Gold Mining Methods

Many techniques and technologies for getting gold out of wherever it’s found, have evolved since the first goldrush. The amateur prospector can still enjoy a great deal of fun by panning, crevicing and dowsing for gold. Those with an eye to higher yields or more “professional” operations, might choose another method.

Old abandoned horse wagon by palm tree


One of the first labour saving devices invented by gold miners was the sluice box, through which a river might be diverted to pour water over the sand and gravel shovelled into them. The gold prospector today, can still make use of a hand sluice box, made in a convenient size for carrying to your potential gold mining sites. The box is constructed in a trough shape, with an open end chute where the unwanted material sloughs off. Dirt and sand is shovelled into the box, and water flows in from one end, to run over the raised ridges down the center, which impede the movement of heavier bits of black sand and gold. Once the material in the sluice has been washed down to the basic heavy bits, it can be panned for the “real” gold.


The first gold prospectors were only able to reach the shallow parts of rivers and streams that may have been even richer in ore than they suspected. But it wasn’t too many years, before logic told them that a heavy mineral, washed by moving water, was not going to lie on surfaces in the shallows. From the early 1900s, there are reports of steam driven dredges in northern California, as well as deep sea type divers outfitted in their cumbersome helmets and diving suits, trying to sift out the gold from the river beds.

While dredging has been around for years, it’s only recently enjoyed a boom in popularity, due mostly to the technology that has made the equipment less expensive, more functional, and more portable. Two of the basic types of dredges are:


the dredge floats on the surface, with material brought up to it from the riverbed via a suction hose, and deposited into a sluice box. Some more modern models may have multi-level sluice boxes that have a greater capability for sifting apart the finer particles. It can be operated from above water, and is easily managed by one person.


the submersible unit is less popular, and cumbersome to work. It must remain underwater, and does not operate well in shallows. It consists mainly of a flared metal or plastic tube with a metal elbow, bent at 45-60 degrees. This makes it less flexible in use, unable to get at hard to reach places or around corners. High-pressure water is blasted into the tube by a pump attached to a float on the surface, creating a vacuum at the extreme end of the bend. At the edge of the flared end, are a series of gold traps with riffles, like a sluice box. The heavier particles drop into the traps and lighter ones are blown out and back into the river.


Gold isn’t always found convenient to hand on top of the ground, or lying in a shallow stream. Many of the first strikes were made in desert territory, or areas so dry they had to find another way to “wash” the gold out of the deposits. Having only air flow and vibration to work with, miners constructed rough boxes to shake off some of the unwanted dirt, but were still faced with separating the leftovers, which were often covered in damp soil, too heavy to be shifted by wind. Today, drywashing is carried out with the aid of dry processing machines, which utilise the same principles of vibration, but incorporate heat to remove the moisture and loosen more of the dirt for removal. It’s still not the most effective method of recovery, but it does work.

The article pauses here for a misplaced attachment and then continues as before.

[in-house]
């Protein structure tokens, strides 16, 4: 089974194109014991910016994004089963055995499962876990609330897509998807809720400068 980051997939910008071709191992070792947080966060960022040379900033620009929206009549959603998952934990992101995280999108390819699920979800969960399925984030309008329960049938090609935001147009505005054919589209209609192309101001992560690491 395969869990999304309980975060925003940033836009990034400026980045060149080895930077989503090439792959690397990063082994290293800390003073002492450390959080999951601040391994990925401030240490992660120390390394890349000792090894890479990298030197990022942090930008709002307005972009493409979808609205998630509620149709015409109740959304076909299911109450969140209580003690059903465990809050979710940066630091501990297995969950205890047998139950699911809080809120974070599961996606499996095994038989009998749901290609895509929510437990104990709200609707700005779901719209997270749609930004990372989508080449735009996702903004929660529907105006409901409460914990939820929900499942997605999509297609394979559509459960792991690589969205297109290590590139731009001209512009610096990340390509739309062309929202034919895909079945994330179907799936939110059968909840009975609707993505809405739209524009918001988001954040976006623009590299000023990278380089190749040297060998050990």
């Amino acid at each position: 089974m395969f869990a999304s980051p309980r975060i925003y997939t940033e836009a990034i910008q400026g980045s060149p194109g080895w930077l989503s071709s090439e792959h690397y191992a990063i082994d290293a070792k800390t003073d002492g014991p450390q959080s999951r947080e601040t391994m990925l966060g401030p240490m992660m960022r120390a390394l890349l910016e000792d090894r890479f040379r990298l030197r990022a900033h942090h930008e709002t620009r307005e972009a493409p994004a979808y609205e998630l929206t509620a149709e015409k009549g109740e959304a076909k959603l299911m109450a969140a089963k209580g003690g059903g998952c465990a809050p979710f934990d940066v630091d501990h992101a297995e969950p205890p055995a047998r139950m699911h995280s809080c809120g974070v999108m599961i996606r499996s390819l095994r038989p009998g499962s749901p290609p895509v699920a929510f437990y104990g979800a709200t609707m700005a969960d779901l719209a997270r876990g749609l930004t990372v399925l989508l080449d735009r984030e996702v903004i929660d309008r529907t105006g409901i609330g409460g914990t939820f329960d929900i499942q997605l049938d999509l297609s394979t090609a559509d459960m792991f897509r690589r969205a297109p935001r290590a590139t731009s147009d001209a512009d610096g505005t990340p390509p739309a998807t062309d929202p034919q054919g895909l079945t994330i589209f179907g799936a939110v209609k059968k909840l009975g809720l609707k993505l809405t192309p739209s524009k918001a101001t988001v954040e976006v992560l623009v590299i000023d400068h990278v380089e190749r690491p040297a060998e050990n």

This is another version of sluicing, using basically the same tools, but not right on or in the water. The highbank sluice box manufactured commercially, generally comes on legs, and is fixed at a level that makes it more comfortable to dump buckets of dirt into, and it’s adjustable for the right flow of water. But instead of using the natural flow of a river or stream, you must introduce the water yourself, either by pumping it from somewhere, or by the bucketful, to wash and separate the material. Another advantage to the highbank sluice, is that it comes with its own classifier over the trough, breaking the sorting job down by removing the large pieces of rock and debris so that there is less water washing needed for the separation process. It is also a viable alternative in areas where it is now illegal to wash silt back into a waterway.


Is the chemical process of removing gold from ore. Currently 80% of the world’s gold is recovered this way. It is also a process best left to the experts, as witnessed by the mercury poisoning fallout from old mines, and the gigantic cyanide spills from modern day gold mining tail ponds. Not only are substances like cyanide hard to obtain for the amateur prospector, they are dangerous to handle. Mercury has a lethal vapor, and the nitric acid used to clean it is also dangerous.